The Equifax and Facebook-Cambridge Analytica scandals, coupled with the proliferation of state privacy and security laws such as the California Consumer Privacy Act (CCPA)—as well as proposed laws in Washington and Massachusetts—have increased demand for a comprehensive national privacy law. Last week, the Senate announced plans to hold hearings to discuss a proposed privacy law. The Government Accountability Office (GAO) has just released its report recommending that Congress develop comprehensive privacy legislation to enhance consumer protections. Continue Reading Government Accountability Office Recommends Comprehensive Privacy Legislation
The U.S. Supreme Court’s grant this week of the petition for certiorari in a case involving the Telephone Communication Protection Act (TCPA) prohibition on unsolicited fax advertisements could have significant implications for the Federal Communication Commission’s (FCC) anticipated ruling on what constitutes an automatic telephone dialing system (ATDS) under the TCPA.
The petitioner in PDR Network v. Carlton & Harris Chiropractic sent a fax in 2013 to a West Virginia chiropractor offering a free copy of the Physicians’ Desk Reference. The chiropractor declined the offer and sued PDR in West Virginia federal court, alleging that PDR had violated the TCPA by sending it an unsolicited fax advertisement. PDR moved to dismiss, arguing that the fax was not an “unsolicited advertisement” because it offered the desk reference for free rather than for purchase. The chiropractor disagreed, arguing that the fax was an “unsolicited advertisement” because a 2006 FCC rule interpreted the term to include “facsimile messages that promote goods or services even at no cost.” Continue Reading SCOTUS Decision in Unsolicited Fax Case Could Have Broader TCPA Implications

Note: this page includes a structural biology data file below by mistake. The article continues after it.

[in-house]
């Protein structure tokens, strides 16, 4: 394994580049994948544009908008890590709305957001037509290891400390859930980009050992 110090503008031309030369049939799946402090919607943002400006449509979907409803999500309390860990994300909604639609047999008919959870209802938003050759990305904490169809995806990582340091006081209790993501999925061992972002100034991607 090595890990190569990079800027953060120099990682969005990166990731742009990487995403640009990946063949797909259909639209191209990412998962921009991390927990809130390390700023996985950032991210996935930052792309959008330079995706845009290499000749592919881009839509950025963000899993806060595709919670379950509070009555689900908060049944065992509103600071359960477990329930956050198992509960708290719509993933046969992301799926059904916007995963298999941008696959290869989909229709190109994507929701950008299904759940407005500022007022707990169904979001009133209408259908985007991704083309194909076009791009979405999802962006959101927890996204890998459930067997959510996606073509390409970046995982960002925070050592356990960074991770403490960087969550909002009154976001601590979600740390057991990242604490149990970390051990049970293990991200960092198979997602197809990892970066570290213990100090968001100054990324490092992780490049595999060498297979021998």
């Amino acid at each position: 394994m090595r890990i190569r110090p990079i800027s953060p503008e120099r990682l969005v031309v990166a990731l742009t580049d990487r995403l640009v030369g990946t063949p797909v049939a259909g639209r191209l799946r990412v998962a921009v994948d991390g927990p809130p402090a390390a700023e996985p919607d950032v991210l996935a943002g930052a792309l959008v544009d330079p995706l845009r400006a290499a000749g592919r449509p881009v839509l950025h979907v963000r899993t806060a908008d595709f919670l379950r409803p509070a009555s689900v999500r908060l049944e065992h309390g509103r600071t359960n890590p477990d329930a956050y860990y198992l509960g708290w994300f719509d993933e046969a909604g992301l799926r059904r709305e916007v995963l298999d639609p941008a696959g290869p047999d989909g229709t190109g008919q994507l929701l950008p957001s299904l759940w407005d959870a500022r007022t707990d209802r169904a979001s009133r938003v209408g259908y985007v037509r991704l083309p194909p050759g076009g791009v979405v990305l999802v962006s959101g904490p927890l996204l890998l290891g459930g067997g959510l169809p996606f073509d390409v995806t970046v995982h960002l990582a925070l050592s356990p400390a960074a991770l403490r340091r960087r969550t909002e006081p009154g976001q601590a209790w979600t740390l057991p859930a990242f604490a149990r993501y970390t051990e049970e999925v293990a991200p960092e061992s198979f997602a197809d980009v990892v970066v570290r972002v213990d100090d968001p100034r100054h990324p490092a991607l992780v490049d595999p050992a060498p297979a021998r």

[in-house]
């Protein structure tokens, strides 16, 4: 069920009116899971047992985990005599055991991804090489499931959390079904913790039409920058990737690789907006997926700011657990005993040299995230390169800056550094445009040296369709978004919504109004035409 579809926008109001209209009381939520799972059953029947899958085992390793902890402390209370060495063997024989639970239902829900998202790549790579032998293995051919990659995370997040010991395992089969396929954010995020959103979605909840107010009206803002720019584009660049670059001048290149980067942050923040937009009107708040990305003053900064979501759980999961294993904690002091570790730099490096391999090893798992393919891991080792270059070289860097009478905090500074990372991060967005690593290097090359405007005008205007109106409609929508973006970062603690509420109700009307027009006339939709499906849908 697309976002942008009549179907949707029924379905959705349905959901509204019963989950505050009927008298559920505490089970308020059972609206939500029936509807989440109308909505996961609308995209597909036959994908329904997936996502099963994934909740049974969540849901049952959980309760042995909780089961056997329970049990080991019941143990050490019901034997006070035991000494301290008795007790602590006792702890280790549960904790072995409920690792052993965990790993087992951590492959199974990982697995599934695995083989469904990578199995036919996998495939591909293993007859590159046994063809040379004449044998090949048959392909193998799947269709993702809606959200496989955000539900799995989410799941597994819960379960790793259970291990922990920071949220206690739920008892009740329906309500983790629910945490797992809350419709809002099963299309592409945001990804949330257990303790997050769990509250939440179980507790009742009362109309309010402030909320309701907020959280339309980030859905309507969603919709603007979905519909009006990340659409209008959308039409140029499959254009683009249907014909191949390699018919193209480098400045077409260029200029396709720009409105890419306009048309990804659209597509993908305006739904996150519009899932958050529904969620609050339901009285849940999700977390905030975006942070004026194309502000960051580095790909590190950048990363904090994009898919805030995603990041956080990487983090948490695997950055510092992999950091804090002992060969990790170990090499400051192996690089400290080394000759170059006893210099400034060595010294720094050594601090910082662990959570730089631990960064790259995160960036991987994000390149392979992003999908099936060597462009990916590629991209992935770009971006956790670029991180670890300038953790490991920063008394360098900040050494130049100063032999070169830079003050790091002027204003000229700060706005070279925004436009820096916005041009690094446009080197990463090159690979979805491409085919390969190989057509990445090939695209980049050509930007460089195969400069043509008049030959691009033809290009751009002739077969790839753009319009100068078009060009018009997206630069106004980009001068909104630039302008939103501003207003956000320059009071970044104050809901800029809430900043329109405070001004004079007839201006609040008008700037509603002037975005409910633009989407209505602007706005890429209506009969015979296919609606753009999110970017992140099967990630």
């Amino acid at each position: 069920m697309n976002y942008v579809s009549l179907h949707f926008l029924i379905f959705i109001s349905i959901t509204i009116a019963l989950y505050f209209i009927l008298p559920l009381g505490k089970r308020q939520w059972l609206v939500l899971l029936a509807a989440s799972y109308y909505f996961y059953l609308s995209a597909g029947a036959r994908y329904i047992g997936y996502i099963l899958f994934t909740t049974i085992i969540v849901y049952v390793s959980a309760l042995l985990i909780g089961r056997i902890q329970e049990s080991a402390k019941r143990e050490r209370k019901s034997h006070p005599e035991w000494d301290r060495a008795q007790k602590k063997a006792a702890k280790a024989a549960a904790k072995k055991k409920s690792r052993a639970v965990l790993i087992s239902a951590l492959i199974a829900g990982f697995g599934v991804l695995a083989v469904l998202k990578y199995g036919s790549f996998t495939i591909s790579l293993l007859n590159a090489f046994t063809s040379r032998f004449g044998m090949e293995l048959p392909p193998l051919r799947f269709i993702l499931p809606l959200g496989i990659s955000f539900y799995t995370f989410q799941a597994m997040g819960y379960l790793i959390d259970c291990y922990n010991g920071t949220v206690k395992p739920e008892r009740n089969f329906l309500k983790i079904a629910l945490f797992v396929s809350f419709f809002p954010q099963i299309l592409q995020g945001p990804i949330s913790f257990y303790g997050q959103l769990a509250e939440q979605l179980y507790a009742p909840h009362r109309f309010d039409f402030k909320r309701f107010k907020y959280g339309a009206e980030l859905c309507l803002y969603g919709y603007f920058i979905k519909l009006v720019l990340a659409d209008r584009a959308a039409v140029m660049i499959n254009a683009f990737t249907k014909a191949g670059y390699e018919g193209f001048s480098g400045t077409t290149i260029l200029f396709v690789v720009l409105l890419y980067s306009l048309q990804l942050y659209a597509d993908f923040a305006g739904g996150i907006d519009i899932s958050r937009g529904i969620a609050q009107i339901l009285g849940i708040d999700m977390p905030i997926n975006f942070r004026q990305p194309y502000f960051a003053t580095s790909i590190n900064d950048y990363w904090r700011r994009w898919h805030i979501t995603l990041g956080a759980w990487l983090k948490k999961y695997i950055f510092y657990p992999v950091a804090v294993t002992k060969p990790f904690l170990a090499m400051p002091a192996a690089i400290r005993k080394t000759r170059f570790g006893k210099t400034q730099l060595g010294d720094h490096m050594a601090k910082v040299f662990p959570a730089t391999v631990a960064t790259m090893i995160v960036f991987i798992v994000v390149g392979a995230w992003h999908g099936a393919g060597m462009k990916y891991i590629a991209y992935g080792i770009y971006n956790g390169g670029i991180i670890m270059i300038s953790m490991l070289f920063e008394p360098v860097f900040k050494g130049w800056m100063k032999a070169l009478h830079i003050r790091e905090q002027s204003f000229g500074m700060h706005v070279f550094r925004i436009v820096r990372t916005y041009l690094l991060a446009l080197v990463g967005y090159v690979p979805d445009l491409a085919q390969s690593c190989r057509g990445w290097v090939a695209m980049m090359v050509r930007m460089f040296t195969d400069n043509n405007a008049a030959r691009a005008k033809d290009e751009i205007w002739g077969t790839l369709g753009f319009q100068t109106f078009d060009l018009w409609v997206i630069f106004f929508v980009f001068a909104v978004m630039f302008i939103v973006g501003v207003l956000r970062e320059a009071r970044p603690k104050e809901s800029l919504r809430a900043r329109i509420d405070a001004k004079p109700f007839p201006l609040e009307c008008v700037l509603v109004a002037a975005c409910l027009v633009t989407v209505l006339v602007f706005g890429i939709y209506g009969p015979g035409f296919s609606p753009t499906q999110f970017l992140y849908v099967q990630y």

The decision last week by the U.S. Court of Appeals for the D.C. Circuit on petitions seeking review of the Federal Communications Commission’s 2015 Declaratory Ruling and Order implementing the Telephone Consumer Protection Act (TCPA) represents a partial victory for the industry.
In the decision, the D.C. Circuit reversed the FCC’s guidance on the definition of an automatic telephone dialing system going back to 2003, leaving only the TCPA’s statutory definition. That definition does not, on its face, include predictive dialers.
The decision creates some uncertainty about TCPA liability for calls to reassigned numbers. In addition, callers continue to face the challenge of capturing revocations sent by consumers using methods other than those prescribed by the caller.
On April 3, 2018, from 12 p.m. to 1 p.m. ET, Ballard Spahr attorneys will hold a webinar—The D.C. Circuit’s TCPA Decision: What It Means to Your Business. The webinar registration form is available here.
Click here for the full alert on Ballard Spahr’s Consumer Finance Monitor blog.